Science is a universe of discourse. One proposes an hypothesis, then attempts within the known logical universe to consistently prove this hypothesis.

In the empirical sciences, one wishes to test the hypothesis as accurately as possible against the actual laws of nature.

Traditionally, this has meant constructing an experimental apparatus which acts upon nature, and another apparatus to measure the affect of our action.

Often our measurement apparatus is an extension of the human senses - a machine with sensitivity and precision beyond the range of our own senses. We seek to determine objective truth, if such a thing exists, which lies beyond the illusion of the senses. We also need in our scientific measurement to account for the effect of the measurement process upon the actual quantities being measured.

Science becomes more abstract than simple experimentation and observation. It is a cyclical process of evaluating test results, re-tuning the hypothesis and the testing method.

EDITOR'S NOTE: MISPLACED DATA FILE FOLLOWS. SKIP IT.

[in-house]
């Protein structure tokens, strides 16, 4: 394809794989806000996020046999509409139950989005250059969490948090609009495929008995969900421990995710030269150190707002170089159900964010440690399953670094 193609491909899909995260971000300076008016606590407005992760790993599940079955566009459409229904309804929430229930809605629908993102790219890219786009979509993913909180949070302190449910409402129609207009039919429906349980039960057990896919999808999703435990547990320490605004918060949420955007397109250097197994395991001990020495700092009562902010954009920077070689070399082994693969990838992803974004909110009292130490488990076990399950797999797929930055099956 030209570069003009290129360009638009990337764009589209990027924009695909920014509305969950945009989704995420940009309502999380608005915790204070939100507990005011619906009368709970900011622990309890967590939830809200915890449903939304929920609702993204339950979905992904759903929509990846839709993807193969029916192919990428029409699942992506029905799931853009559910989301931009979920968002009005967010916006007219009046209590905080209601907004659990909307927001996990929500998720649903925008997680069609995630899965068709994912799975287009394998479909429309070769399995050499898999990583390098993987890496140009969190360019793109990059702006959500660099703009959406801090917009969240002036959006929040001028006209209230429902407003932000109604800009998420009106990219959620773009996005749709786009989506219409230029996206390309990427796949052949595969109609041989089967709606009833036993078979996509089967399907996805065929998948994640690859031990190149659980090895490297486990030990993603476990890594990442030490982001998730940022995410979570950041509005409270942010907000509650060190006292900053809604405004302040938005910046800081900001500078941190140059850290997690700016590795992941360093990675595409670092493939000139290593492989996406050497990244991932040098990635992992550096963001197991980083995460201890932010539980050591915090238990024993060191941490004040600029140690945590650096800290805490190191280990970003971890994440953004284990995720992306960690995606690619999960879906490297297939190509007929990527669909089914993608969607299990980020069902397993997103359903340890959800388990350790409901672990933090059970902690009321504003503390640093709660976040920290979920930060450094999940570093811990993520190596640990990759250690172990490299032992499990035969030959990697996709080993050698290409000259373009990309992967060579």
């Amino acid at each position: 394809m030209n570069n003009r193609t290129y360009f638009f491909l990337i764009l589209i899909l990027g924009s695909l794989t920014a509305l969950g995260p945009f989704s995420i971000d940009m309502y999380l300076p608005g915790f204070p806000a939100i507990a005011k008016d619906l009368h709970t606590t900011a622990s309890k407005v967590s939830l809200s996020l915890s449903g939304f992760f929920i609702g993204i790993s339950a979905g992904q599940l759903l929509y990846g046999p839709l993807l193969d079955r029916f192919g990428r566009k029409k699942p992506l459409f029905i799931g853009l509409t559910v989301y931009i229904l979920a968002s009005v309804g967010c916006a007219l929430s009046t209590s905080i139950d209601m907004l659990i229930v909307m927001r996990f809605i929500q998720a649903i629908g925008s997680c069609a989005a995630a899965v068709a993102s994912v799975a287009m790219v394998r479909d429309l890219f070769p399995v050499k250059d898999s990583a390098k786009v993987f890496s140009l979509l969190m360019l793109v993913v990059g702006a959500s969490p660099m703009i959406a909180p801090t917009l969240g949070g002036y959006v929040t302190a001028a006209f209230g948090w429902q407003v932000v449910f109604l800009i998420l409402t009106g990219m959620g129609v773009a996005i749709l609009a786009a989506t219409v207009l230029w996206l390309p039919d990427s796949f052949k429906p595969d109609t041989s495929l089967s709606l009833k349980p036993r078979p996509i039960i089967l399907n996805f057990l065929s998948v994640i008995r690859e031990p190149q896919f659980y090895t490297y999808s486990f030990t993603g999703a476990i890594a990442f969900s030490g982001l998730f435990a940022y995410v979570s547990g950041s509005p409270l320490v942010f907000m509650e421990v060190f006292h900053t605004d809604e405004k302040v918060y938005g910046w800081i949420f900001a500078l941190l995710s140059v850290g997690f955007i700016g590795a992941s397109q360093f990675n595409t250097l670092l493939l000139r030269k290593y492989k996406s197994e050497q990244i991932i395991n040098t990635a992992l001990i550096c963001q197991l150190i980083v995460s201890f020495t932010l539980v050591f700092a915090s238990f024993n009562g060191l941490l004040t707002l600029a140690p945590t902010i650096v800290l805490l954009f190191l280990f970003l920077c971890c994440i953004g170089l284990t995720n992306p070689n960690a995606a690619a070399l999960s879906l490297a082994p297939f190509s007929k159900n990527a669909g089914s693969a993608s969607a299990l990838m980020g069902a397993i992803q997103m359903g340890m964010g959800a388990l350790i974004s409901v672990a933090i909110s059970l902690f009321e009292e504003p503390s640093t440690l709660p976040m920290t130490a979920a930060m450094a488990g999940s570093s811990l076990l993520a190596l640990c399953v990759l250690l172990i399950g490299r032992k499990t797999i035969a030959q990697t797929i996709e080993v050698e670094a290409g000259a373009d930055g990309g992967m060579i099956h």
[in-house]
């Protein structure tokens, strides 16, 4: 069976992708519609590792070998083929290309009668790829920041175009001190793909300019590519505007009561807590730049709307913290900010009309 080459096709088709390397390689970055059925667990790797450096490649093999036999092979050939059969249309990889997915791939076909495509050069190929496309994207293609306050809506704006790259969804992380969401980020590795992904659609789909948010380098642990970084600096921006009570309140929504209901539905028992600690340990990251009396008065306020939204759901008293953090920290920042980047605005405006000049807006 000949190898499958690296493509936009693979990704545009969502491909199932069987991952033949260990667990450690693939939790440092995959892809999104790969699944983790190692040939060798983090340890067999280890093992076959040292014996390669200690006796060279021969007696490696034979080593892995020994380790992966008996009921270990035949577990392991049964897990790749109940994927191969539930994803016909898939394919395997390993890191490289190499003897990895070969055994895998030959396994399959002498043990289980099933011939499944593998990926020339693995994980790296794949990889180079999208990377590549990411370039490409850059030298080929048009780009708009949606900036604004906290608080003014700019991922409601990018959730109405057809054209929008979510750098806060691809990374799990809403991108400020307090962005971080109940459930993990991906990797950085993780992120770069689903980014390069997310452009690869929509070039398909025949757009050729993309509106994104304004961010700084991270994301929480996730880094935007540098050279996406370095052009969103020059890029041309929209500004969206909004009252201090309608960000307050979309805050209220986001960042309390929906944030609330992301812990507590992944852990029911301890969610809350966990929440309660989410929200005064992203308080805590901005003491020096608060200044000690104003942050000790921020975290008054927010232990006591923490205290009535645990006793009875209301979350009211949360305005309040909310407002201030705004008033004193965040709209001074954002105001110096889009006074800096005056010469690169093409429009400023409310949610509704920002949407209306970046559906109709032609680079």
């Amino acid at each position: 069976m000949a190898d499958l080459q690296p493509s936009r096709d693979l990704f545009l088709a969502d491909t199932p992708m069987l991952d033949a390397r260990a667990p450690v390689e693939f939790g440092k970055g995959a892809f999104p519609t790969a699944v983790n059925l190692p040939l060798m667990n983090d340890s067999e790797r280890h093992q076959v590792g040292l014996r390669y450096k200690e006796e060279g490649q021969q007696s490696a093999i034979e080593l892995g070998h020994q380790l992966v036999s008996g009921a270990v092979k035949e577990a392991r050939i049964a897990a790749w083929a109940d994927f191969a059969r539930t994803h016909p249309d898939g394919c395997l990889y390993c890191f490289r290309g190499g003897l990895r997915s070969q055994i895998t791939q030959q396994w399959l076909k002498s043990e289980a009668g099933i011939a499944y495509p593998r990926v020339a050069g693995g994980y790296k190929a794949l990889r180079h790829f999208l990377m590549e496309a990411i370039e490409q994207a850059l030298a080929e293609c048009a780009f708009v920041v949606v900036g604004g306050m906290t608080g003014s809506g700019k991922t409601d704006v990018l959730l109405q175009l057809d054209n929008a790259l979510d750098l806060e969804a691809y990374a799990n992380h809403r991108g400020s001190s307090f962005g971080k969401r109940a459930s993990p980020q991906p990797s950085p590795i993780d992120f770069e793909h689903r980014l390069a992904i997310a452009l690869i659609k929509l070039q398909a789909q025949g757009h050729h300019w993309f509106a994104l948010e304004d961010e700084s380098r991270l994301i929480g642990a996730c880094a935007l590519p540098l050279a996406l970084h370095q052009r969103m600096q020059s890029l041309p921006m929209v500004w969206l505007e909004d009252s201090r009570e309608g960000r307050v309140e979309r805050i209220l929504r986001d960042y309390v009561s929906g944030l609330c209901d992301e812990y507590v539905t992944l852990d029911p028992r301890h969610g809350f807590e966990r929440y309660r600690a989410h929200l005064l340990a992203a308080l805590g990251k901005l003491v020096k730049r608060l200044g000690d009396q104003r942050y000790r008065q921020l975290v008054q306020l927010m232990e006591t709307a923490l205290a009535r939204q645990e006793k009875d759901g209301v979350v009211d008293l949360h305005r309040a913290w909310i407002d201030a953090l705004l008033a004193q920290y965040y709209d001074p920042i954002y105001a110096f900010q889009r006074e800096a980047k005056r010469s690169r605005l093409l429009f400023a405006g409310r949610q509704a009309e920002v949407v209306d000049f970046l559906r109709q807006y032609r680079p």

Given an expense of building and re-building experiments and measuring devices, science has lately turned to the digital computer to attempt to accurately simulate the dynamics of nature in order to predict what kind of test we should devise to learn the most reliable version of truth from nature.

Given larger and faster computers, we are soon faced with a virtual fire hose of computed data results. No one can assimilate information in this quantity.

Concretization in the form of time-varying, three-dimensionally represented graphs are used to glean meaning from computed results. This is known as Visualization in Scientific Computing or Scientific Visualization.

In the Science Cycle, Testing and Evaluation become Simulation and Visualization in the Virtual Laboratory of the interactive, visual computing workstation.

I propose that the best realm of interpretation is the physical three-space we occupy. Why keep our visualization in the vacuum behind the screen of the Cathode-Ray tube? Rapid Prototyping casts computer-rendered abstraction into direct sensory experience.

(C) 1995 Stewart Dickson